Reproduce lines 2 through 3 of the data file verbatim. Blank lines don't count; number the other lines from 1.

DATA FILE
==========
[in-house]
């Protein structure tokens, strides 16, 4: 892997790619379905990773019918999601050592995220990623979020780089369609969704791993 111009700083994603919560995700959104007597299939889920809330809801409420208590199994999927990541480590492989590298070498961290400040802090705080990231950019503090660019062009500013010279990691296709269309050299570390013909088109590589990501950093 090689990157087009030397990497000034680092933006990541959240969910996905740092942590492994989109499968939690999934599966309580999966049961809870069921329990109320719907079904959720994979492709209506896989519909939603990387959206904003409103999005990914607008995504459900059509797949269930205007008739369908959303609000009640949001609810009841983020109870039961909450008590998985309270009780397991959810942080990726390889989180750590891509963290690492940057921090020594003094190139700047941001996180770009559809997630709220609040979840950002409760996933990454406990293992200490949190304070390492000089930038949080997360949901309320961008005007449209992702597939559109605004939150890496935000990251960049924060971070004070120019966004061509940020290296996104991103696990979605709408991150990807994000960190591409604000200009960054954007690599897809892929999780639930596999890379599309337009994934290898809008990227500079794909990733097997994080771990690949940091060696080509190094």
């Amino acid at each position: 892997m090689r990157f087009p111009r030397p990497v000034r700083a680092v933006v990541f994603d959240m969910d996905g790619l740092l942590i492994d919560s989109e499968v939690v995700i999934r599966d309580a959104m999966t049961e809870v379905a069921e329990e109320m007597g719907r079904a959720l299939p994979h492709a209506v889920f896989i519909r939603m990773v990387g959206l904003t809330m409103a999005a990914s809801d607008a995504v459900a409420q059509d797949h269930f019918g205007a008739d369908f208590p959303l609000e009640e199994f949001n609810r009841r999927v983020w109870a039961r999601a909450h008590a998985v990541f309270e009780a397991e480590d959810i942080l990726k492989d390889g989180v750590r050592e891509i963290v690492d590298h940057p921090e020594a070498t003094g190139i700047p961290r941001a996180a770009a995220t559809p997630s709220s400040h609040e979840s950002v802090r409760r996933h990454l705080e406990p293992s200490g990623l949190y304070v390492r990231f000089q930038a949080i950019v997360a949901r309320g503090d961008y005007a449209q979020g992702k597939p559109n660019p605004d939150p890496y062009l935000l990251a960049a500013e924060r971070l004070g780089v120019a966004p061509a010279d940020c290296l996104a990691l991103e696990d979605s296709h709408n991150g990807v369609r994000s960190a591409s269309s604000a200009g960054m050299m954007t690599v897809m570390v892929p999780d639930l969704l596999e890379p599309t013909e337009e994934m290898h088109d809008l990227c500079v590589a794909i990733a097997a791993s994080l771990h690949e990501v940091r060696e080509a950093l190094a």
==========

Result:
């Protein structure tokens, strides 16, 4: 892997790619379905990773019918999601050592995220990623979020780089369609969704791993 111009700083994603919560995700959104007597299939889920809330809801409420208590199994999927990541480590492989590298070498961290400040802090705080990231950019503090660019062009500013010279990691296709269309050299570390013909088109590589990501950093 090689990157087009030397990497000034680092933006990541959240969910996905740092942590492994989109499968939690999934599966309580999966049961809870069921329990109320719907079904959720994979492709209506896989519909939603990387959206904003409103999005990914607008995504459900059509797949269930205007008739369908959303609000009640949001609810009841983020109870039961909450008590998985309270009780397991959810942080990726390889989180750590891509963290690492940057921090020594003094190139700047941001996180770009559809997630709220609040979840950002409760996933990454406990293992200490949190304070390492000089930038949080997360949901309320961008005007449209992702597939559109605004939150890496935000990251960049924060971070004070120019966004061509940020290296996104991103696990979605709408991150990807994000960190591409604000200009960054954007690599897809892929999780639930596999890379599309337009994934290898809008990227500079794909990733097997994080771990690949940091060696080509190094």
């Amino acid at each position: 892997m090689r990157f087009p111009r030397p990497v000034r700083a680092v933006v990541f994603d959240m969910d996905g790619l740092l942590i492994d919560s989109e499968v939690v995700i999934r599966d309580a959104m999966t049961e809870v379905a069921e329990e109320m007597g719907r079904a959720l299939p994979h492709a209506v889920f896989i519909r939603m990773v990387g959206l904003t809330m409103a999005a990914s809801d607008a995504v459900a409420q059509d797949h269930f019918g205007a008739d369908f208590p959303l609000e009640e199994f949001n609810r009841r999927v983020w109870a039961r999601a909450h008590a998985v990541f309270e009780a397991e480590d959810i942080l990726k492989d390889g989180v750590r050592e891509i963290v690492d590298h940057p921090e020594a070498t003094g190139i700047p961290r941001a996180a770009a995220t559809p997630s709220s400040h609040e979840s950002v802090r409760r996933h990454l705080e406990p293992s200490g990623l949190y304070v390492r990231f000089q930038a949080i950019v997360a949901r309320g503090d961008y005007a449209q979020g992702k597939p559109n660019p605004d939150p890496y062009l935000l990251a960049a500013e924060r971070l004070g780089v120019a966004p061509a010279d940020c290296l996104a990691l991103e696990d979605s296709h709408n991150g990807v369609r994000s960190a591409s269309s604000a200009g960054m050299m954007t690599v897809m570390v892929p999780d639930l969704l596999e890379p599309t013909e337009e994934m290898h088109d809008l990227c500079v590589a794909i990733a097997a791993s994080l771990h690949e990501v940091r060696e080509a950093l190094a």